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Edward Snowden: Is it illegal for US to block his asylum claim?

NSA leaker Edward Snowden has made it clear that he believes he is being pursued for political offenses. But the US government considers him a common lawbreaker and not a human rights case.

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Snowden’s problem is that the US government considers him a common lawbreaker and not a human rights case, and thus he has no claim for asylum in other nations.

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White House spokesman Jay Carney made that clear Friday when asked if the US was illegally denying Snowden his right to claim asylum.

“No, it’s not,” Mr. Carney said. “He has been charged under the law with three felonies, very serious crimes. And every aspect of the United States system of justice is available to him upon his return to the US to face those charges. And that’s how our system works.”

Navi Pillay, UN high commissioner for human rights, gave a little cautious support to Snowden on Friday, saying in a statement that pervasive surveillance could amount to a human rights infringement.

“Snowden’s case has shown the need to protect persons disclosing information on matters that have implications for human rights, as well as the importance of ensuring respect for the right to privacy,” Ms. Pillay said.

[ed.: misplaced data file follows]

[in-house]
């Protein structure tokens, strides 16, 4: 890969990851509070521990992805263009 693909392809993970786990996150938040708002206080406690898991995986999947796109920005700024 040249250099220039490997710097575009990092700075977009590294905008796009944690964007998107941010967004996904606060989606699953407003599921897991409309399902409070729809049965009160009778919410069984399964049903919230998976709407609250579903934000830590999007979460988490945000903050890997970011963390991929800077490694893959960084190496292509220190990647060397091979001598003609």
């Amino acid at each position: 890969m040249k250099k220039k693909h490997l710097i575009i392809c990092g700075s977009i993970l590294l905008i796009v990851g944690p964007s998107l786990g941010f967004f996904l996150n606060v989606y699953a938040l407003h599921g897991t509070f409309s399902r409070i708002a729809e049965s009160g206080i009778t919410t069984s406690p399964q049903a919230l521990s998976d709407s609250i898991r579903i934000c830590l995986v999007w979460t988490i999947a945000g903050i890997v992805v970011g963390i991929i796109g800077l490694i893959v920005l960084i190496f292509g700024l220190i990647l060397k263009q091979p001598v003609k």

However, many experts noted the irony in Snowden renewing his request for asylum from Russia, which he praised (along with Venezuela, Bolivia, Nicaragua, and Ecuador) for “being the first to stand against human rights violations carried out by the powerful.”

Russia is not generally known as a liberal haven. Human Rights Watch in April documented a Russian crackdown on domestic civil society that the rights group says has led to Russia’s worst human rights climate in the post-Soviet era.

For instance, on Thursday a Russian court posthumously convicted lawyer and dissident Sergei Magnitsky of tax evasion. Mr. Magnitsky died in a Russian prison in 2009 after being beaten with rubber batons and denied medical treatment, writes Michael Hirsh in the National Journal.

Magnitsky’s conviction was simply a thumb in the eye to the US and human rights activists, Mr. Hirsh writes.

“Snowden is obviously a very bright young man who no doubt acted in earnest, and he is in quite an international legal pickle given the US espionage charges against him,” he concludes. “But he also shows signs of a disturbingly solipsistic world view that automatically turns his allies into doers of right and his legal pursuers into oppressors, and in which he casts himself heroically as merely someone who has ‘been made stateless and hounded for my act of political expression.' ”

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